A Little Quiz About Wills

The following True or False quiz will help you measure how much you know – or don’t know – about having a will.

True      False                 Most states will honor a hand-written will as long as it is signed by an attorney.

True      False                 A married couple only needs to have one will.

True      False                 If a person dies without a will, the state automatically takes one-half of the estate for probate fees.

True      False                 It is illegal to open and read a deceased person’s will until after the funeral.

True      False                 A “codicil” is the stamped impression that makes a will valid.

All of the answers are false.

While some states may recognize a handwritten will, no state requires that a will must be signed by an attorney.

Each partner in the marriage should have his or her own will.

While it is true that the state, in the absence of a valid will, dictates the disposition of the estate, it certainly does not automatically receive half the amount. However, if you die with no will, there may be a large increase in probate costs.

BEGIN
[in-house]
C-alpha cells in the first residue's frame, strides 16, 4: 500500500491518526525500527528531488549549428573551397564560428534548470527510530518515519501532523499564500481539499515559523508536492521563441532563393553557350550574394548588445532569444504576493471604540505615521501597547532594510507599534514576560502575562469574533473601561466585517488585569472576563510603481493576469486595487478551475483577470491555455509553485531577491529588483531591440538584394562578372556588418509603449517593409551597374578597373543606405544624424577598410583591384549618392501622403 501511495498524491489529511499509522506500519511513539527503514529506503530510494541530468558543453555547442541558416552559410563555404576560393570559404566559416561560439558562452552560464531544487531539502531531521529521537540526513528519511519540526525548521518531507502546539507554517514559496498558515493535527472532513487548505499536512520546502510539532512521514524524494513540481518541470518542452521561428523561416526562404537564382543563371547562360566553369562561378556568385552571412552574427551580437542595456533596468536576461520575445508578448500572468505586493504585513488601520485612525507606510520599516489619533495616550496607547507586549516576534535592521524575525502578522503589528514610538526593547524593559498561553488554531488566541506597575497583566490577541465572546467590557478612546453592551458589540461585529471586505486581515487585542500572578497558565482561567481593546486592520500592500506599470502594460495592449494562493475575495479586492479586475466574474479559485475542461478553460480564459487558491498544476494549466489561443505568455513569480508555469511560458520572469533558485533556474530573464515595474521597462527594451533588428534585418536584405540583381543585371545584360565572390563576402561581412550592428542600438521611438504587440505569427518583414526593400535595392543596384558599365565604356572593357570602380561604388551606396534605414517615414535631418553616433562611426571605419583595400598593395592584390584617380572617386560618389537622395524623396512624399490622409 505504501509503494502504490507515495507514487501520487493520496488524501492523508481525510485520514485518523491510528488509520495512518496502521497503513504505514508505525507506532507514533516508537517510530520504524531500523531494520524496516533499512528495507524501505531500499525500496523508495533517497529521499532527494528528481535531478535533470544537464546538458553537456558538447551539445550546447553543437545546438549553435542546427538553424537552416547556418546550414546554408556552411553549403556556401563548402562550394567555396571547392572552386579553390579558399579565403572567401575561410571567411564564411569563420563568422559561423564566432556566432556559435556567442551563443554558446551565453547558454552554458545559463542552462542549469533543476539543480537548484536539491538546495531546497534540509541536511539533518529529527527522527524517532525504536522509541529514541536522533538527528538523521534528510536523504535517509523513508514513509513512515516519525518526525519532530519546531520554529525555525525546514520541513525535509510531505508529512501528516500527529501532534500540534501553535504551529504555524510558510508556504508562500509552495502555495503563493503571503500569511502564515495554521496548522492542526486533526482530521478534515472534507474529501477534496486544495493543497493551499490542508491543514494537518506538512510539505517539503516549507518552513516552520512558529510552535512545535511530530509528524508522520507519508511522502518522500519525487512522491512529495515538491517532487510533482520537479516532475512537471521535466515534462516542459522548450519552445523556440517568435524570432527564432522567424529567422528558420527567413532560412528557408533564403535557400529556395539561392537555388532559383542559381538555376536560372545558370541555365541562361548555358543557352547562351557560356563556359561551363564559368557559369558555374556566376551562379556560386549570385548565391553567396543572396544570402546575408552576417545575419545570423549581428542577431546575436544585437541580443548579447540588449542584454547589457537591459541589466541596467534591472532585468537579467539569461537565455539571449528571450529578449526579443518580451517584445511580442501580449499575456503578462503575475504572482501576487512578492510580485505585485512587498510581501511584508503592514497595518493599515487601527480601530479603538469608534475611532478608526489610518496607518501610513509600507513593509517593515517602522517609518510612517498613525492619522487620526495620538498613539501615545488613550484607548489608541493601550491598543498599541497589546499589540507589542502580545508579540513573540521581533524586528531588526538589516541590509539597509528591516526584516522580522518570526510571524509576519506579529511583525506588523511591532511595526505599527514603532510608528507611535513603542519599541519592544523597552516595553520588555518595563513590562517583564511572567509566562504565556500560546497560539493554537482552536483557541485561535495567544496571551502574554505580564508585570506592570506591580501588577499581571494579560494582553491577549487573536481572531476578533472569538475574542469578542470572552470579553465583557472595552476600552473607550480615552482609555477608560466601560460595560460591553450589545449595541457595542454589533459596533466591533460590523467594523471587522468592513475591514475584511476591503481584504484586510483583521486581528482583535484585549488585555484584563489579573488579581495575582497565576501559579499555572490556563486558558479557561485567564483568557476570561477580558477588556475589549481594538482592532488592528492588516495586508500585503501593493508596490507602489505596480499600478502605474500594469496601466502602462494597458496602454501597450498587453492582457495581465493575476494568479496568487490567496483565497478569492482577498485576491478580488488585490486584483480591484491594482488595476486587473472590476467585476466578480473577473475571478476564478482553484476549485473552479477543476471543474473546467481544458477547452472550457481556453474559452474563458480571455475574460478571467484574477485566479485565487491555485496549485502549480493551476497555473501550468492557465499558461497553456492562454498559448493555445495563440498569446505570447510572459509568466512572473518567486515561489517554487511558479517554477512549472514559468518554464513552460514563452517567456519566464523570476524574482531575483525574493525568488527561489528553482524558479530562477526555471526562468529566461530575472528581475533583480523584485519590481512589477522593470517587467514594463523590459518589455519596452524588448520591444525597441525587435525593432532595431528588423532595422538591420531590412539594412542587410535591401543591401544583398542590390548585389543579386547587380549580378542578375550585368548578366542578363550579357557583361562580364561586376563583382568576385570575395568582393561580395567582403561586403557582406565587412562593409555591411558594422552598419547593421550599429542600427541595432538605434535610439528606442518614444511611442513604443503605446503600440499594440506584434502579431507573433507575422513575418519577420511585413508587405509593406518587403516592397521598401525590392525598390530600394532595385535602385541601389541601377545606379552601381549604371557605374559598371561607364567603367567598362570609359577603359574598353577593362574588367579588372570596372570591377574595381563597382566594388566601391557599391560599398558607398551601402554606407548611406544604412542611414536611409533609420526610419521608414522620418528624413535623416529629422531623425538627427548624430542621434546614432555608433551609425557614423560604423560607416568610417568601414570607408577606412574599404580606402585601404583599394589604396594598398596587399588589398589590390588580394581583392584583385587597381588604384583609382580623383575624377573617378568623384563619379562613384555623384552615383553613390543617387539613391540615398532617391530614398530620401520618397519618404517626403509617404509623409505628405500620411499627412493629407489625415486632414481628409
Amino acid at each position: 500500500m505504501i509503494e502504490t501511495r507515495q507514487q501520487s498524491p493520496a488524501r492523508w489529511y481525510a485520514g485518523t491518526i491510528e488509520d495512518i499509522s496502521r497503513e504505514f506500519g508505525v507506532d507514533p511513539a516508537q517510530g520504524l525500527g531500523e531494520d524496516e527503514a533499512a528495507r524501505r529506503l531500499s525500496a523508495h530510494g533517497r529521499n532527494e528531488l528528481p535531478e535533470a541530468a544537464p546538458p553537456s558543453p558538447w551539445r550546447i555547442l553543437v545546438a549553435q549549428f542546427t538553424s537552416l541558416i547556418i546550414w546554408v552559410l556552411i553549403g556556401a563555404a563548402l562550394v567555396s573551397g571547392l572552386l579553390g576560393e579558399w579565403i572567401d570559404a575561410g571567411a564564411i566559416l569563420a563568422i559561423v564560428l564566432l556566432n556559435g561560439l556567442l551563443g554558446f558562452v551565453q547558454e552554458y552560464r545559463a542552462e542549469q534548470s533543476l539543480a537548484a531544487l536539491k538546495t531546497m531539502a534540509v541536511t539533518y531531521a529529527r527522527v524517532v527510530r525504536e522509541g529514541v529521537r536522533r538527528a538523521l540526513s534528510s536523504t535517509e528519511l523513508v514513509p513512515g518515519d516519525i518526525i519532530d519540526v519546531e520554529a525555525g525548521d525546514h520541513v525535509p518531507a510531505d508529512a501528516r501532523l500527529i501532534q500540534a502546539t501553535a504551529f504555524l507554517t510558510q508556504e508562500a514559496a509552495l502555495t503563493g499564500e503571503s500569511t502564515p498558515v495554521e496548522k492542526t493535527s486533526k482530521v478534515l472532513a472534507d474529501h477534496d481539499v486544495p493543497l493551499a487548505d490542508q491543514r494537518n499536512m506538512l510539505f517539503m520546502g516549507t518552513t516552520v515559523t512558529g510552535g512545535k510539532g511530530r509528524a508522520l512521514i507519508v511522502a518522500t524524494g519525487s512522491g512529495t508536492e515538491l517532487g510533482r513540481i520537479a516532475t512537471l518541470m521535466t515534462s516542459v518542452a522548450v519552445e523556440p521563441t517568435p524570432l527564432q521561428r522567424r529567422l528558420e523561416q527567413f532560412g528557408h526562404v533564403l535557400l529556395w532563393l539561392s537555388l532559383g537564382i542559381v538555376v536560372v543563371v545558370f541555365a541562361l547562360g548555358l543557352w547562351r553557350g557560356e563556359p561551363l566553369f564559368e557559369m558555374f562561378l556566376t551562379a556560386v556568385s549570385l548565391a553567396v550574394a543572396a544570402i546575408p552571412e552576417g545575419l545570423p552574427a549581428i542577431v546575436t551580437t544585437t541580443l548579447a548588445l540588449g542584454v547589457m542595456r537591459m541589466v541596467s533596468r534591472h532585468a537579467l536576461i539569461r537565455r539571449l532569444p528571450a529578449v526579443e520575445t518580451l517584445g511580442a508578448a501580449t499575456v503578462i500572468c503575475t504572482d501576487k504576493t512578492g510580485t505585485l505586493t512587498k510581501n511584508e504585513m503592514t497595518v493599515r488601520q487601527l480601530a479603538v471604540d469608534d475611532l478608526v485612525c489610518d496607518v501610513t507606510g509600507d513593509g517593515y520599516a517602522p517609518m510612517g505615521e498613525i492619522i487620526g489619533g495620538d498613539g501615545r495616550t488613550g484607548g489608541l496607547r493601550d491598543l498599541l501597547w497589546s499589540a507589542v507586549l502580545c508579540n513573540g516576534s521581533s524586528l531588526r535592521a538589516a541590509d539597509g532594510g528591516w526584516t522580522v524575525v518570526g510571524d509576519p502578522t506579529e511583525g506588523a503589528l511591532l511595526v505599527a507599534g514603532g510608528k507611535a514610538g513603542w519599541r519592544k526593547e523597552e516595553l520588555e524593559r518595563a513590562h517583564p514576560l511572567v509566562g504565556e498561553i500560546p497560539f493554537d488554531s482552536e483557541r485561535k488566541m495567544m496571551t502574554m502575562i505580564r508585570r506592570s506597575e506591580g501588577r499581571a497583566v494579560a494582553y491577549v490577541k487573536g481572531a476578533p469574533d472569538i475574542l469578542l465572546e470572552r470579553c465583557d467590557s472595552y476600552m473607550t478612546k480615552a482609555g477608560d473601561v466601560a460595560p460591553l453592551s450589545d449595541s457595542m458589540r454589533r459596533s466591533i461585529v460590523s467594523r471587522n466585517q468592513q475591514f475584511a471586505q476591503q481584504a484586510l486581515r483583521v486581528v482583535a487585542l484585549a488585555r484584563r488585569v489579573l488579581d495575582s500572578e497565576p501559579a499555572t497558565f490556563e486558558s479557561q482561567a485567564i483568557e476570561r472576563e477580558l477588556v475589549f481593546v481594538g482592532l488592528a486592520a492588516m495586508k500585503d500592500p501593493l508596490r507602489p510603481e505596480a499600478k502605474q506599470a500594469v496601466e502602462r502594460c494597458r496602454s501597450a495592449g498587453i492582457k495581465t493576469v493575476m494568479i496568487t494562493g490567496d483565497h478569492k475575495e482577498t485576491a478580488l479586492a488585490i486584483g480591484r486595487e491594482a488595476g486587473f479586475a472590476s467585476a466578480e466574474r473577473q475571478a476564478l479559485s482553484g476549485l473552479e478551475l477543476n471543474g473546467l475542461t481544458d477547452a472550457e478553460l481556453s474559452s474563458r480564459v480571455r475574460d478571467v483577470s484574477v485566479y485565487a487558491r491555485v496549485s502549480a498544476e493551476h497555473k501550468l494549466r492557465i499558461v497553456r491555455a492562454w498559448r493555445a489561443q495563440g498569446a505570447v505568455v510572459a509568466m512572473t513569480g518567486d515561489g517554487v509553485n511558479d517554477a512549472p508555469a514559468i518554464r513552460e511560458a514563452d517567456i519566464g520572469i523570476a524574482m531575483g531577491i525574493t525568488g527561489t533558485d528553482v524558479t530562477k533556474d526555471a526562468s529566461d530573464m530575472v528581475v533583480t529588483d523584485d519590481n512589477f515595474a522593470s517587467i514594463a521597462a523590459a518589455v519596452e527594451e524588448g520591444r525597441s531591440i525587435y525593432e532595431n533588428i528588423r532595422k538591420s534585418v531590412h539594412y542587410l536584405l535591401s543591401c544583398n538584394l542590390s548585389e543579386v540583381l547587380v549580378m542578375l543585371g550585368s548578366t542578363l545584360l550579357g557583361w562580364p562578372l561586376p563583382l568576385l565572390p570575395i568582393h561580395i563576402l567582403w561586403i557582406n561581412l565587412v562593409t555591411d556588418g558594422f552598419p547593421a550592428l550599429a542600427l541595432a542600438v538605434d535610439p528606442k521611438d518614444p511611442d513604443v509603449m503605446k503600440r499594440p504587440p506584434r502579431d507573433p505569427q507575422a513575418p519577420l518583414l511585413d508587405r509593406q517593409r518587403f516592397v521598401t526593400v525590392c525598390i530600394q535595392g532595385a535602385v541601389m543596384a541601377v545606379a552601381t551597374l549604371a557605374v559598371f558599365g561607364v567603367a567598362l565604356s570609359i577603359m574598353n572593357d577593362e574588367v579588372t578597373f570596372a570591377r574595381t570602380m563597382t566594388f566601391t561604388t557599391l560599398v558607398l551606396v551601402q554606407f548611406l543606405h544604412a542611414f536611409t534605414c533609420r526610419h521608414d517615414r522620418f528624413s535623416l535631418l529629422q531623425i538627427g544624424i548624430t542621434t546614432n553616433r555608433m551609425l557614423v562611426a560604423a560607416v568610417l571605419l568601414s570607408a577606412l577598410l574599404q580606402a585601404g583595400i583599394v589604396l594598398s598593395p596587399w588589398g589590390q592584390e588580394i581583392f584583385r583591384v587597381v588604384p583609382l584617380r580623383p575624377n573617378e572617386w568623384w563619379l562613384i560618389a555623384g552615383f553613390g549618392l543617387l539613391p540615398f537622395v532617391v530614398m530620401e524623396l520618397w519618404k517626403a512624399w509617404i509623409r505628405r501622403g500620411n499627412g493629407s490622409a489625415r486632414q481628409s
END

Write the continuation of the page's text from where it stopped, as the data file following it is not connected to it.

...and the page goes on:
A will can be opened and read any time after death, or earlier with appropriate permission.

A “codicil” is an addendum added later to a previously prepared will.

To learn more about wills and other estate planning matters, request your free Will Information Kit at (614) 338-2365 or jjacobs@tcjf.org, with no obligation. If you would like to discuss a planned gift for the Jewish community’s benefit, I will guide you and zealously guard your confidences.

Article appears as originally published in the Ohio Jewish Chronicle Thursday September 7, 2017.

Jackie Jacobs is the Chief Executive Officer of the Columbus Jewish Foundation, the Central Ohio Jewish community’s planned giving and endowment headquarters.

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